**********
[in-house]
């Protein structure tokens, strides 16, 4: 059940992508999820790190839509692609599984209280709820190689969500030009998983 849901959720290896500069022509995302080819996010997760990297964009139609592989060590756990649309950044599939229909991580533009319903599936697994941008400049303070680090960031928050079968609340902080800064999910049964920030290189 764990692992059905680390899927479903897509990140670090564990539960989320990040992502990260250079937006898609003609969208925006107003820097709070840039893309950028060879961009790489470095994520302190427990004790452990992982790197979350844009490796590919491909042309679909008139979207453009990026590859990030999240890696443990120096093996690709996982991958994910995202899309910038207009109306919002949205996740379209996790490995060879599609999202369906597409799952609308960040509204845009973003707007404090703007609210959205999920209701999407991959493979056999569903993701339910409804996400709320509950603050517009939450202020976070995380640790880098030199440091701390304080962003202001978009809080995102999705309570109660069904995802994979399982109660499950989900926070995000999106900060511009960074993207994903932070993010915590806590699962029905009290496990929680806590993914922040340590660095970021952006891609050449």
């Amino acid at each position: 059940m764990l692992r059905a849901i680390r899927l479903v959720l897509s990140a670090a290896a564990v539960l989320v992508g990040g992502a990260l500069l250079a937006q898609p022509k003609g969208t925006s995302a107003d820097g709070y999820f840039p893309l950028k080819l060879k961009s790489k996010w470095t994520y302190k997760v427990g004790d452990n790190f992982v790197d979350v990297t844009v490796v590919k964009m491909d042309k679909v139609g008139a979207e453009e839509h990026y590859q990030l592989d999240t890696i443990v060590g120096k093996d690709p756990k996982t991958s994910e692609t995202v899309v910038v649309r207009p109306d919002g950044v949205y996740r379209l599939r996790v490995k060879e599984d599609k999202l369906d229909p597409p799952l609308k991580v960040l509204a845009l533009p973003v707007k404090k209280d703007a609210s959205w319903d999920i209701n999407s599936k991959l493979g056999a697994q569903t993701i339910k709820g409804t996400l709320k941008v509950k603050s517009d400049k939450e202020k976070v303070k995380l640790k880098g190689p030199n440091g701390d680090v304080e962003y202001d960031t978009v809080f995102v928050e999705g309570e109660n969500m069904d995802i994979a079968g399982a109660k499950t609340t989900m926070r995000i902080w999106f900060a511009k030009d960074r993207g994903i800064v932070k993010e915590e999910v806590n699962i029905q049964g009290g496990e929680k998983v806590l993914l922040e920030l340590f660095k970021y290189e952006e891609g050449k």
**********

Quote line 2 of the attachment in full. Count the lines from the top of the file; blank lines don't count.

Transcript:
């Protein structure tokens, strides 16, 4: 059940992508999820790190839509692609599984209280709820190689969500030009998983 849901959720290896500069022509995302080819996010997760990297964009139609592989060590756990649309950044599939229909991580533009319903599936697994941008400049303070680090960031928050079968609340902080800064999910049964920030290189 764990692992059905680390899927479903897509990140670090564990539960989320990040992502990260250079937006898609003609969208925006107003820097709070840039893309950028060879961009790489470095994520302190427990004790452990992982790197979350844009490796590919491909042309679909008139979207453009990026590859990030999240890696443990120096093996690709996982991958994910995202899309910038207009109306919002949205996740379209996790490995060879599609999202369906597409799952609308960040509204845009973003707007404090703007609210959205999920209701999407991959493979056999569903993701339910409804996400709320509950603050517009939450202020976070995380640790880098030199440091701390304080962003202001978009809080995102999705309570109660069904995802994979399982109660499950989900926070995000999106900060511009960074993207994903932070993010915590806590699962029905009290496990929680806590993914922040340590660095970021952006891609050449």